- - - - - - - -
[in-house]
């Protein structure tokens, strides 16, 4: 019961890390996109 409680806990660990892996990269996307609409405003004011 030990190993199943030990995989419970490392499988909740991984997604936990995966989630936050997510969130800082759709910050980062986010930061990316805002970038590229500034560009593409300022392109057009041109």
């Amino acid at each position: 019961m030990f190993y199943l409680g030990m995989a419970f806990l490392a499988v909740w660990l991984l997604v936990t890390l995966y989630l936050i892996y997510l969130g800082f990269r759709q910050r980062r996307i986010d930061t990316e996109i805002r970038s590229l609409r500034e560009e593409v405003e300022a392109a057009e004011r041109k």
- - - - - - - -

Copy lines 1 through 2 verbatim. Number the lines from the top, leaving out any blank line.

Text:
[in-house]
């Protein structure tokens, strides 16, 4: 019961890390996109 409680806990660990892996990269996307609409405003004011 030990190993199943030990995989419970490392499988909740991984997604936990995966989630936050997510969130800082759709910050980062986010930061990316805002970038590229500034560009593409300022392109057009041109």